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Selling craft and homemade goods

There is a growing trend to make and try selling craft and other homemade goods including baked goods, at the local market. You can even try selling non-perishable crafts online!

It can be a fun and social way of making a little extra money, but it does require time and good planning to pull it off successfully.

What craft should you make?

The perfect craft for you to try your hand at making and selling depends on a number of things – your skills and abilities, the market you’re trying to sell to and the cost of making the item (and more importantly, the ability to make money from the sale!).

Here are some tips to help you find your perfect craft:

  • Look around – what’s selling at your local market, what’s popular at the best market in town, what’s selling on eBay (check number of bids and prices). Get some ideas of what seems to work in the real market place.
  • What is your strongest skill when it comes to making craft? You may really enjoy baking, but if the end result isn’t palatable then you’re going to struggle to make sales! So determine what you are REALLY good at.
  • What are you passionate about – the opposite of the above, there’s no point choosing a craft to sell if you just have no interest in making it! Pick a craft that you are good at and passionate about.
Hopefully from the above 3 investigations, you can identify a craft you can do AND one that has appeal with buyers.

But it takes more than just making more of the same craft – even if you are really good at it.

Craft that sells well is:
  • Professional in its presentation – the craft item needs to look like it’s been made by a professional (even if you’re not) so that the buyer is proud to put the item on display or use it. Items that look like they’ve been thrown together in your sleep just won’t sell.
  • Popular, useful and durable – popular and useful items that look like they are going to last without falling apart are always a seller.
  • Unique – something that sets your craft apart from everyone else’s. Perhaps it’s in the way you present your home baked cookies (in a ‘designed by you’ paper bag or box) or a stuffed toy with a twist, it NEEDS to be a unique design. Google your craft for ideas.
  • Well targeted – for example, if your market is in an area with lots of dogs, then selling well made and presented dog and pet related products is probably going to be successful.
  • Priced well – not too cheap (to be nasty) and not too expensive.
Here are some ideas for successful craft.

Make a PLAN before you make your craft

To be successful at selling craft, your products need to be priced well, easy to make and therefore cost and time effective. And you need to have a strategy for making your craft, promoting it and selling it. And the best way to work that out is to prepare a PLAN for your craft selling activities.

Your plan should consider:

What you need to get started…
To get started you will need a ready supply of craft making materials – which means you’ll probably need to outlay some cash to build up a decent stockpile of resources. Try to minimise costs though, by buying in bulk and using recycled materials where possible.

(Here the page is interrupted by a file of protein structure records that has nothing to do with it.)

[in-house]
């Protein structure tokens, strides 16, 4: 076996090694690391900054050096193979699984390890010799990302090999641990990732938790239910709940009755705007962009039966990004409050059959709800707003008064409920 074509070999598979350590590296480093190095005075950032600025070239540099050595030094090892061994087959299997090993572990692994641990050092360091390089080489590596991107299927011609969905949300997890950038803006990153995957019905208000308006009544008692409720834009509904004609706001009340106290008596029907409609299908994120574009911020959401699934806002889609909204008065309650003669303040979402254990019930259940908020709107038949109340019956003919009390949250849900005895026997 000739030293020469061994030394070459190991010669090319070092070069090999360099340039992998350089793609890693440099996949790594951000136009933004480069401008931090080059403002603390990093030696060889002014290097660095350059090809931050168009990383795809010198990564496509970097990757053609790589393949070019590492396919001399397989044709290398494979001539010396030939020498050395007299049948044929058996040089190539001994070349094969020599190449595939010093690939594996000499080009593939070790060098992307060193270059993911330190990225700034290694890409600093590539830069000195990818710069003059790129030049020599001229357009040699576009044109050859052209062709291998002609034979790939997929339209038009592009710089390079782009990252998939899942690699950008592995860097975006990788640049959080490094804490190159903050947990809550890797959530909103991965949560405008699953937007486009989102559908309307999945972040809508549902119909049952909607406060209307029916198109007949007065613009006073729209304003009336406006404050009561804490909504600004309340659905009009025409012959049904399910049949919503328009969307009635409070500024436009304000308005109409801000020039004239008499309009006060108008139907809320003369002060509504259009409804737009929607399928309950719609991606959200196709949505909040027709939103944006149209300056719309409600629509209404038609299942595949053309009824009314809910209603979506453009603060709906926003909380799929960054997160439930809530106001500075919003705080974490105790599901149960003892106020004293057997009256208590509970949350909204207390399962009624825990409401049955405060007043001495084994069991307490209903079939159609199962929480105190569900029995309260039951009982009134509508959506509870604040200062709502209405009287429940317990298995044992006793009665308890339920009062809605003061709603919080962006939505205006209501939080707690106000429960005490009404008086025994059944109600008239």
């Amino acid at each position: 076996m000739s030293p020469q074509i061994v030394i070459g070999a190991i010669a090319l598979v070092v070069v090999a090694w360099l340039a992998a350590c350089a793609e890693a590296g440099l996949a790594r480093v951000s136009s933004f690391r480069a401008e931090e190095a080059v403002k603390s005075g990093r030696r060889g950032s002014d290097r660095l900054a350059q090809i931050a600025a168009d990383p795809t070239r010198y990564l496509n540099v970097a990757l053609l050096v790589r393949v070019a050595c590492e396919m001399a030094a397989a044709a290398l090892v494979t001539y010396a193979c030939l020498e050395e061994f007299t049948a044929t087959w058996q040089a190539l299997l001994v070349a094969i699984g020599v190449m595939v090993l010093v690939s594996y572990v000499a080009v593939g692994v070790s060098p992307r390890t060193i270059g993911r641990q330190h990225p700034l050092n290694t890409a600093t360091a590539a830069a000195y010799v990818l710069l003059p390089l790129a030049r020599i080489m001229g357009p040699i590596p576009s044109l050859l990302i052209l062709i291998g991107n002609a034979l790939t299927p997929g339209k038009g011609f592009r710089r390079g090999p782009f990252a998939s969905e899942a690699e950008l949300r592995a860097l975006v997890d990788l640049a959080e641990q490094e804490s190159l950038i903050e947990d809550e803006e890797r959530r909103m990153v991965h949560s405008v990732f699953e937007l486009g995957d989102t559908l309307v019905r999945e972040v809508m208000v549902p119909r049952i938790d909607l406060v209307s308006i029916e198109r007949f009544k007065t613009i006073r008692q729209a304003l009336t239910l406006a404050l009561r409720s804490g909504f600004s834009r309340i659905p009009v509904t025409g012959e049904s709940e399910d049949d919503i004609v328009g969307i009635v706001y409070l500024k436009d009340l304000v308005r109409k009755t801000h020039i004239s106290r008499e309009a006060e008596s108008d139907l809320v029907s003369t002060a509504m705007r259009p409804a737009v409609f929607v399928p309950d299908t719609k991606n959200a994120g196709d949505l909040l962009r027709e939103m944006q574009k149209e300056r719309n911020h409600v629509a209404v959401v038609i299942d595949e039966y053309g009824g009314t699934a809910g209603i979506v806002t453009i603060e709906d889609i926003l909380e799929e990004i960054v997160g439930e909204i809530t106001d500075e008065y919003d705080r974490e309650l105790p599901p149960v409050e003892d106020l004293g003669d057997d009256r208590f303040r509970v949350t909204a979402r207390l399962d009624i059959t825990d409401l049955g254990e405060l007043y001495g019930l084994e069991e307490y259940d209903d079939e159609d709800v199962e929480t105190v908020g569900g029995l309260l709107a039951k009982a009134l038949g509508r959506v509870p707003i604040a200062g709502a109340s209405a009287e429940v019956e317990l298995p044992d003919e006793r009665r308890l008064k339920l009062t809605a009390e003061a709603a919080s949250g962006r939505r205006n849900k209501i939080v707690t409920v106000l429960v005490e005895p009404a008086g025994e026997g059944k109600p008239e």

And then it’s just a matter of getting started!

Set regular craft making sessions to build up a stock for sale – you don’t go to the markets with only one ragdoll! So get cracking and make a stockpile of items to sell. As soon as you have enough items to stock a market stall, then it’s time to sell.

Finally, make sure you have boxes and bags to transport and package your products. And have a plan for getting your product to market – can you carry them, or will you need a car trailer? And make sure your items are protected from damage during transport.

What your craft costs to make and how much to sell it for.
Homemade goods and craft cost money to make (in the form of ingredients and materials, as well as simple things like electricity and market stall hire), but more importantly they take a lot of your time – which also has a value.

So, add up the cost of all the ingredients and materials you use to make your goods – this is the break-even cost of the item, and you need to be able to sell it for more than this amount to make a profit.

By comparing your goods with other you will be able to get a feel for how much you can charge for your goods – is this more than your break-even cost? What profit will you make? Is this acceptable given how much time you’ve invested in making the goods?

If this all sounds reasonable, then great! But more often than not, you’ll find that selling crafts and homemade goods is more about covering the costs of a favourite hobby than making serious money.

Promoting and selling your craft.
Like all good businesses, you will need to market and promote your products. To do this you need to consider:
  • Where are you going to sell your craft?
  • How are you going to display your items and what display materials do you need to take with you?
  • How often are you going to sell items – are you going to be a weekly market regular, or just a once a month appearance?
Promote your craft by making posters to hang and cards to hand out if this is allowed in the market. Tell people what you are doing and ask your friends and family to let others know that you have craft items available for sale.

Develop a sales pitch. You know your product well – so be prepared to describe it. Write down words that you think best describe each of your craft items so that you can practice these in advance. Use a dictionary if you cannot find words that create a visually appealing image in the buyer's mind. Choose words relating to color, shape, texture and ease-of-use or ability to make the owner of the item feel happy.
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